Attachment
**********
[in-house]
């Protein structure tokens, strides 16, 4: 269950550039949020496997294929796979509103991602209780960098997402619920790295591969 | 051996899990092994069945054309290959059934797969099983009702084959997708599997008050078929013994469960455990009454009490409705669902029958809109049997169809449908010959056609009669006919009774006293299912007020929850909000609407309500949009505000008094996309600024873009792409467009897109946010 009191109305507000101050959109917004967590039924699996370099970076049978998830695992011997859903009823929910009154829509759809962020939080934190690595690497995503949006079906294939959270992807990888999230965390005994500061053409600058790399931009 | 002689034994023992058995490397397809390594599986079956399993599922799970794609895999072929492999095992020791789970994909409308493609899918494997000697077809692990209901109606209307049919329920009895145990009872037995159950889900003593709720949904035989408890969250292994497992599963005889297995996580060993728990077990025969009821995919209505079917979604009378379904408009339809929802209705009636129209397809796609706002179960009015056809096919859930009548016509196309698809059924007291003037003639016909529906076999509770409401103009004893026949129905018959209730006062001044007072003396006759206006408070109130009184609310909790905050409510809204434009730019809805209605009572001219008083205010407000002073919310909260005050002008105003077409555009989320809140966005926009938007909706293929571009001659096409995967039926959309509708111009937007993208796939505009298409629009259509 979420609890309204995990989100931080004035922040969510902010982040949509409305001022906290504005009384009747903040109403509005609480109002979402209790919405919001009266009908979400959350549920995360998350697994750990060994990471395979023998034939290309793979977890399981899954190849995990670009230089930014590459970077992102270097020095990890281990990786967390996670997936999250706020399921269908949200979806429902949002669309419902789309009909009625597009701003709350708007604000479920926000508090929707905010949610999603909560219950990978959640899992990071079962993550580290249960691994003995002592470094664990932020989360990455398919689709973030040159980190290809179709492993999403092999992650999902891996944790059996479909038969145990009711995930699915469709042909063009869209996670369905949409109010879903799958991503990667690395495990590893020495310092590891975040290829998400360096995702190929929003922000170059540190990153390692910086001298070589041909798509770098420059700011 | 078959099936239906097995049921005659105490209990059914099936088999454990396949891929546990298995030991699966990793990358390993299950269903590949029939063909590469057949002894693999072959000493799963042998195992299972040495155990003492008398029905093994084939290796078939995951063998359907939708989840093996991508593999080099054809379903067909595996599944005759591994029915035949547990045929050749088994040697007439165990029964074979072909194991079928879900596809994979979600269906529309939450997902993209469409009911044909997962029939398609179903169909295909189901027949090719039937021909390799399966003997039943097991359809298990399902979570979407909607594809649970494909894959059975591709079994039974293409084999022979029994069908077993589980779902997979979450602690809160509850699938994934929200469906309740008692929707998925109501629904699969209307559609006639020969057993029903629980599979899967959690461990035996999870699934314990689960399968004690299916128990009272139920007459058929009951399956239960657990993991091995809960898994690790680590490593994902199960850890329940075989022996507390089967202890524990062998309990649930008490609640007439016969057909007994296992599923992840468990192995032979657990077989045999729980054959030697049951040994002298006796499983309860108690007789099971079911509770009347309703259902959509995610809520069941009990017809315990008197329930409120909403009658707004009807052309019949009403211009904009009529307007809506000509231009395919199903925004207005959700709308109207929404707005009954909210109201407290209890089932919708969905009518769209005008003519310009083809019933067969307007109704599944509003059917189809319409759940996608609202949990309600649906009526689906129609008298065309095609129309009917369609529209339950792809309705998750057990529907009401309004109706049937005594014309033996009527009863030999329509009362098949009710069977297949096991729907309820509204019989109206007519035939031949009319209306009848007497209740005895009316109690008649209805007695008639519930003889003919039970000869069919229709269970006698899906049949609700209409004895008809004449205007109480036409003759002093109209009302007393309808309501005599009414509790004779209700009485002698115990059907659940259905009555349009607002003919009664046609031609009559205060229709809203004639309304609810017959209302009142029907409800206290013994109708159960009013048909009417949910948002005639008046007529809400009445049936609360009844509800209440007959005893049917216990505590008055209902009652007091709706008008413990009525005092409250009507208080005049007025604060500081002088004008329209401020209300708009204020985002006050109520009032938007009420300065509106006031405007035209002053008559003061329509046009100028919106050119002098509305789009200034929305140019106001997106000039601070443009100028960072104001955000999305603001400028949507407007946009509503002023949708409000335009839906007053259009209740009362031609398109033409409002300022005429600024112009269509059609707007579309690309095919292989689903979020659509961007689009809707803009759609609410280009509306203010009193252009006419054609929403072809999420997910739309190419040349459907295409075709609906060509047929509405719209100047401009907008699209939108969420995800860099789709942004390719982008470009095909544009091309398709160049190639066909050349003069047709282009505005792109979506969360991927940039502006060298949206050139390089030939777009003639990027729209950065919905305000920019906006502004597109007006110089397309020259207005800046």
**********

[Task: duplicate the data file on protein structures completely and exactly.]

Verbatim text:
[in-house]
């Protein structure tokens, strides 16, 4: 269950550039949020496997294929796979509103991602209780960098997402619920790295591969 | 051996899990092994069945054309290959059934797969099983009702084959997708599997008050078929013994469960455990009454009490409705669902029958809109049997169809449908010959056609009669006919009774006293299912007020929850909000609407309500949009505000008094996309600024873009792409467009897109946010 009191109305507000101050959109917004967590039924699996370099970076049978998830695992011997859903009823929910009154829509759809962020939080934190690595690497995503949006079906294939959270992807990888999230965390005994500061053409600058790399931009 | 002689034994023992058995490397397809390594599986079956399993599922799970794609895999072929492999095992020791789970994909409308493609899918494997000697077809692990209901109606209307049919329920009895145990009872037995159950889900003593709720949904035989408890969250292994497992599963005889297995996580060993728990077990025969009821995919209505079917979604009378379904408009339809929802209705009636129209397809796609706002179960009015056809096919859930009548016509196309698809059924007291003037003639016909529906076999509770409401103009004893026949129905018959209730006062001044007072003396006759206006408070109130009184609310909790905050409510809204434009730019809805209605009572001219008083205010407000002073919310909260005050002008105003077409555009989320809140966005926009938007909706293929571009001659096409995967039926959309509708111009937007993208796939505009298409629009259509 979420609890309204995990989100931080004035922040969510902010982040949509409305001022906290504005009384009747903040109403509005609480109002979402209790919405919001009266009908979400959350549920995360998350697994750990060994990471395979023998034939290309793979977890399981899954190849995990670009230089930014590459970077992102270097020095990890281990990786967390996670997936999250706020399921269908949200979806429902949002669309419902789309009909009625597009701003709350708007604000479920926000508090929707905010949610999603909560219950990978959640899992990071079962993550580290249960691994003995002592470094664990932020989360990455398919689709973030040159980190290809179709492993999403092999992650999902891996944790059996479909038969145990009711995930699915469709042909063009869209996670369905949409109010879903799958991503990667690395495990590893020495310092590891975040290829998400360096995702190929929003922000170059540190990153390692910086001298070589041909798509770098420059700011 | 078959099936239906097995049921005659105490209990059914099936088999454990396949891929546990298995030991699966990793990358390993299950269903590949029939063909590469057949002894693999072959000493799963042998195992299972040495155990003492008398029905093994084939290796078939995951063998359907939708989840093996991508593999080099054809379903067909595996599944005759591994029915035949547990045929050749088994040697007439165990029964074979072909194991079928879900596809994979979600269906529309939450997902993209469409009911044909997962029939398609179903169909295909189901027949090719039937021909390799399966003997039943097991359809298990399902979570979407909607594809649970494909894959059975591709079994039974293409084999022979029994069908077993589980779902997979979450602690809160509850699938994934929200469906309740008692929707998925109501629904699969209307559609006639020969057993029903629980599979899967959690461990035996999870699934314990689960399968004690299916128990009272139920007459058929009951399956239960657990993991091995809960898994690790680590490593994902199960850890329940075989022996507390089967202890524990062998309990649930008490609640007439016969057909007994296992599923992840468990192995032979657990077989045999729980054959030697049951040994002298006796499983309860108690007789099971079911509770009347309703259902959509995610809520069941009990017809315990008197329930409120909403009658707004009807052309019949009403211009904009009529307007809506000509231009395919199903925004207005959700709308109207929404707005009954909210109201407290209890089932919708969905009518769209005008003519310009083809019933067969307007109704599944509003059917189809319409759940996608609202949990309600649906009526689906129609008298065309095609129309009917369609529209339950792809309705998750057990529907009401309004109706049937005594014309033996009527009863030999329509009362098949009710069977297949096991729907309820509204019989109206007519035939031949009319209306009848007497209740005895009316109690008649209805007695008639519930003889003919039970000869069919229709269970006698899906049949609700209409004895008809004449205007109480036409003759002093109209009302007393309808309501005599009414509790004779209700009485002698115990059907659940259905009555349009607002003919009664046609031609009559205060229709809203004639309304609810017959209302009142029907409800206290013994109708159960009013048909009417949910948002005639008046007529809400009445049936609360009844509800209440007959005893049917216990505590008055209902009652007091709706008008413990009525005092409250009507208080005049007025604060500081002088004008329209401020209300708009204020985002006050109520009032938007009420300065509106006031405007035209002053008559003061329509046009100028919106050119002098509305789009200034929305140019106001997106000039601070443009100028960072104001955000999305603001400028949507407007946009509503002023949708409000335009839906007053259009209740009362031609398109033409409002300022005429600024112009269509059609707007579309690309095919292989689903979020659509961007689009809707803009759609609410280009509306203010009193252009006419054609929403072809999420997910739309190419040349459907295409075709609906060509047929509405719209100047401009907008699209939108969420995800860099789709942004390719982008470009095909544009091309398709160049190639066909050349003069047709282009505005792109979506969360991927940039502006060298949206050139390089030939777009003639990027729209950065919905305000920019906006502004597109007006110089397309020259207005800046």